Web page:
Before 2010, Ron Johnson had no intention of entering politics. A successful businessman with an accounting background, he had spent some 30 years building a custom plastics extrusion business in Oshkosh, Wisconsin.
The national debate raging over Obamacare woke him up. He became especially incensed over a speech in which Obama vilified physicians, specifically surgeons, alleging that they often performed unnecessary procedures for profit.
Johnson had quite a different experience with surgeons. A daughter was born with a severe heart defect — so serious that the newborn was flown to Children’s Hospital in Milwaukee, where a pediatric heart surgeon was roused in the wee hours to perform emergency surgery on the tiny heart. He re-routed the blood through the atria and ventricles. In effect, the girl’s heart was fixed to work backwards, but it worked.
The senator is today very proud of the young lady — she works as a nurse at the very hospital where her life was saved.
Such doctors, thought Johnson, are not venal hacks who perform unnecessary procedures, and they don’t deserve to be tarred with that brush.
With specific intention to undo the harm done during the first two years of the Obama administration, Johnson threw his hat in the ring and defeated incumbent Senator Russ Feingold in a stunning (and largely self-financed) upset.
His plan was to spend the first two years of his term getting to understand the Senate and the workings of the federal government in general, then to spend the next four actually fixing things under a Republican president. He could not imagine that Obama would be re-elected, and he was confident that a Romney-Ryan administration would be able to set things straight. Of course, it didn’t turn out that way.
But the senator has not been idle.
He tells of a meeting held at the White House in 2013, at which he presented a chart which demonstrated that, at current projections, within 30 years the deficit would approximate $127 trillion. Also at current projections, the chart showed that the total private net assets of the American citizenry would be roughly $106 trillion.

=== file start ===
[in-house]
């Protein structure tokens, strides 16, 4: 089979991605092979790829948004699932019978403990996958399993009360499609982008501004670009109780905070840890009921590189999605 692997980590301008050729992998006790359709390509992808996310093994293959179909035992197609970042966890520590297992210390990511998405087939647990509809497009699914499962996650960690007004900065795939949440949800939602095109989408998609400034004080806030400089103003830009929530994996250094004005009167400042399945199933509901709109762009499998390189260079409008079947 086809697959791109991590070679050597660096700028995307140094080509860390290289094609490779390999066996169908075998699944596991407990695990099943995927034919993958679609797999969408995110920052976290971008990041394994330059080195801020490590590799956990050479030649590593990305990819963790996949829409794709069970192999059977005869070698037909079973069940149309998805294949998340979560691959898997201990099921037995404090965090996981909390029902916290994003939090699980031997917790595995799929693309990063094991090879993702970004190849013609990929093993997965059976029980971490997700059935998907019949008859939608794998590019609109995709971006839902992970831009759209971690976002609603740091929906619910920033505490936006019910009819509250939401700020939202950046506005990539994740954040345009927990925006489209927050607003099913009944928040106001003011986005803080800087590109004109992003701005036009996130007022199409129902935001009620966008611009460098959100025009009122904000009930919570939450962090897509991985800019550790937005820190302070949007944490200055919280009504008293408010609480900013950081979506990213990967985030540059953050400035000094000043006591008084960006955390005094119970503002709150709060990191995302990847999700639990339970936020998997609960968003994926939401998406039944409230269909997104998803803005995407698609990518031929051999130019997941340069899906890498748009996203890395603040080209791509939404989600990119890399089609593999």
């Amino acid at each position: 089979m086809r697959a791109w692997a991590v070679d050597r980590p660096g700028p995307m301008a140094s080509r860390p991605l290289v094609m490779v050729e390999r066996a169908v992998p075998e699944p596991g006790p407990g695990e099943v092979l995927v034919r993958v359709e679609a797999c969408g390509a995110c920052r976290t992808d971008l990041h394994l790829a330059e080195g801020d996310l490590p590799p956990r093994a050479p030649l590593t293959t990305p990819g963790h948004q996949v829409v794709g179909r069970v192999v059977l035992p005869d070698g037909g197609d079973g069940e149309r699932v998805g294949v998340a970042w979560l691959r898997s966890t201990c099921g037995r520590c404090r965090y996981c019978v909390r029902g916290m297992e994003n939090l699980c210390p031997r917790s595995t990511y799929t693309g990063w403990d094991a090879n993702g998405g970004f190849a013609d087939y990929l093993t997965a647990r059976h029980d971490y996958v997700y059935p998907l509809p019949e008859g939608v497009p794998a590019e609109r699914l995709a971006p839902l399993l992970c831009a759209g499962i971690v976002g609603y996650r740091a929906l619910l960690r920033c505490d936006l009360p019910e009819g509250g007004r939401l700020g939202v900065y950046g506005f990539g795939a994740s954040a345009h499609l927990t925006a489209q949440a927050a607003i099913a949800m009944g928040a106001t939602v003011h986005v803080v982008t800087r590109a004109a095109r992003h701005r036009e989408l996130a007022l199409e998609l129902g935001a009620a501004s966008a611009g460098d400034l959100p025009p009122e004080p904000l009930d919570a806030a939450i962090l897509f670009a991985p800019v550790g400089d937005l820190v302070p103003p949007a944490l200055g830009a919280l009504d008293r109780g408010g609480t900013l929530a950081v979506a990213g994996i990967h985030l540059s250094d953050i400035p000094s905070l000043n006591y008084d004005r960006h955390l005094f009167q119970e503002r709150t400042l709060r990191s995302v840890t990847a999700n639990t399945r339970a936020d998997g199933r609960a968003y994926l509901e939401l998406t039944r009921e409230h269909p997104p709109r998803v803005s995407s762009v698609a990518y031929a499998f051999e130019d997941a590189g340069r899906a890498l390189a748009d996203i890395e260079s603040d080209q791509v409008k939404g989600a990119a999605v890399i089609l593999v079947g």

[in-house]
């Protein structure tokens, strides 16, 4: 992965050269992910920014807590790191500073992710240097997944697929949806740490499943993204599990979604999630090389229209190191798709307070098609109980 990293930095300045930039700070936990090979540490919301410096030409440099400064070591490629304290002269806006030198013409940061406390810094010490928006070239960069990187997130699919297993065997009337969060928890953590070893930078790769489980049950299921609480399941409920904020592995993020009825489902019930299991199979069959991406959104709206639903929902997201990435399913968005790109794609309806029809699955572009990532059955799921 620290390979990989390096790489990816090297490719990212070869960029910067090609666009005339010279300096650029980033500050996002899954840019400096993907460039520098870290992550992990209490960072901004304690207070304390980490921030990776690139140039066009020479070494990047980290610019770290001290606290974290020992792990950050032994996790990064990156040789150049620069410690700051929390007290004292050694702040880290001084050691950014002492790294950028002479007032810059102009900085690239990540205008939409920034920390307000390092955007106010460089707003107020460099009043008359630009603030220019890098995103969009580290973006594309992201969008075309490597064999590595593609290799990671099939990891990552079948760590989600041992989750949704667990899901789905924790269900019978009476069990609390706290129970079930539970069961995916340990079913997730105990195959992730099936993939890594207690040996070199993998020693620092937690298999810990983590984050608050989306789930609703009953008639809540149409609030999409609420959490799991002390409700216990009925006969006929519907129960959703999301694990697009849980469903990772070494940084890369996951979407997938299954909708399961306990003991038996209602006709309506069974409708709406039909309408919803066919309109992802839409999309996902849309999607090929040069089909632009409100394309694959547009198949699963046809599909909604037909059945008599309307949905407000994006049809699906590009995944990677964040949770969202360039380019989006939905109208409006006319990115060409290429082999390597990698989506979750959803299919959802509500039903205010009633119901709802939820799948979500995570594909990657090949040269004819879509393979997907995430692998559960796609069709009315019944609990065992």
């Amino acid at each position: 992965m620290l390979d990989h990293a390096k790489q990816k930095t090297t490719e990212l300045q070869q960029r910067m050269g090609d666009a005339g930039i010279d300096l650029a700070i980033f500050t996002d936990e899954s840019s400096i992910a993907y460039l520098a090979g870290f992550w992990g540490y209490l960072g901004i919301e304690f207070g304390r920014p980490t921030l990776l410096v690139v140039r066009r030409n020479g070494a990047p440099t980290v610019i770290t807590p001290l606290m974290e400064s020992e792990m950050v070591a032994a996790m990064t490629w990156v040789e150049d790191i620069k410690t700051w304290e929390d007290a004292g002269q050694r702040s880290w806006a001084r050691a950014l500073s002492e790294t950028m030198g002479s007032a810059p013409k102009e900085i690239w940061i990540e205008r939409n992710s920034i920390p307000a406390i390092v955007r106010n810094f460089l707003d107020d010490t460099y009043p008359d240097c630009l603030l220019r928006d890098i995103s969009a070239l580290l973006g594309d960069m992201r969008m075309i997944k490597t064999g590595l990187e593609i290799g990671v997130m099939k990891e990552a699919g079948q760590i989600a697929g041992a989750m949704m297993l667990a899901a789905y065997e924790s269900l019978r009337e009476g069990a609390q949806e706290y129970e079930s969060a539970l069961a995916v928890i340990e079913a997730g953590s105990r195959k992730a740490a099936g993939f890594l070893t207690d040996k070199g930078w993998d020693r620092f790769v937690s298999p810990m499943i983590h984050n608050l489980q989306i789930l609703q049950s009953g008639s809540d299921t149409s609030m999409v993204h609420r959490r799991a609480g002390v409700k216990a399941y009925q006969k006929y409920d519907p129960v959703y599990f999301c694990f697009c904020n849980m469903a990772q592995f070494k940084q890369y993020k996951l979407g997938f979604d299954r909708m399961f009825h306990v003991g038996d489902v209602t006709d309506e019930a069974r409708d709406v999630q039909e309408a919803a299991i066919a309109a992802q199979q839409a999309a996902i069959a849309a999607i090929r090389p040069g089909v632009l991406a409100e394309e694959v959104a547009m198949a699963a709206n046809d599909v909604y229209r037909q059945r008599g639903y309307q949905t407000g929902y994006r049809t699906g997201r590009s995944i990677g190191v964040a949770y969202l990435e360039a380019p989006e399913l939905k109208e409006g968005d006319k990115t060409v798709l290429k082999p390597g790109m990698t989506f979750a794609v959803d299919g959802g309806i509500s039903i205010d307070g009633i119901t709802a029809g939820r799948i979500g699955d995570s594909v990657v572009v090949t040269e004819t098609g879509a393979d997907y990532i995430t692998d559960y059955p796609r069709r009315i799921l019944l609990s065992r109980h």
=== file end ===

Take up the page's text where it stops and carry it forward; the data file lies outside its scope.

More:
He begged the president at that meeting to use his “bully pulpit” to tell the American people the brutal truth, and thus to create the political will to reverse course before it was too late.
Obama’s response was that he couldn’t show people figures of that magnitude, as they would cause them to despair and lose hope. Besides, Obama added, we can’t do all the work — there has to be something left for other presidents and congresses to do.
With the can kicked down the road, the senator has opted to do what he personally can to improve people’s lots and to get them off government dependency one person at a time.
In conversations with businessmen throughout the state, Johnson says he heard continuously that they had difficulty finding quality employees to fill good-paying industrial jobs. Johnson was put in touch with inner-city pastor Jerome Smith, who had a different problem: too many people not finding work in Milwaukee’s depressed economy.
An enterprise called the Joseph Project was born. Pastor Smith’s church became a mentoring center where people were coached in the necessary skills to get through a job interview. If they did not have appropriate clothing they were given clothes, and they were even provided transportation (by way of a rickety church van) outside of Milwaukee to employers in the northern community of Sheboygan.
So far, 103 people have graduated from the program; 55 are currently employed and 11 are about to begin their jobs. The Sheboygan Chamber of Commerce is so gung-ho about the program that they recently donated two new vans to the church to get people to and from work. A lot of people who never thought they’d be able to find a job now have a sense of self-worth, and are now able to support themselves and their families.
Senator Johnson has spearheaded investigations into the disgraceful and tragic irregularities uncovered at the Veterans’ Administration facility in Tomah, Wisconsin (reported here last year), as well as elsewhere. As hearings have disclosed, reports of the problems had been hand-delivered to Senators Feingold and Kohl and Congressman Kind as early as 2007, but nothing had ever been done.
Most recently, Senator Johnson introduced the “Right to Try” bill, whose intended purpose is to make it possible for patients diagnosed with terminal ailments to try new drugs and therapies which have not yet been approved by the FDA.
True to his consensus-building instincts, he hopes to get the bill passed with unanimous support by a Senate whose two factions agree on little else.
And this in an election year.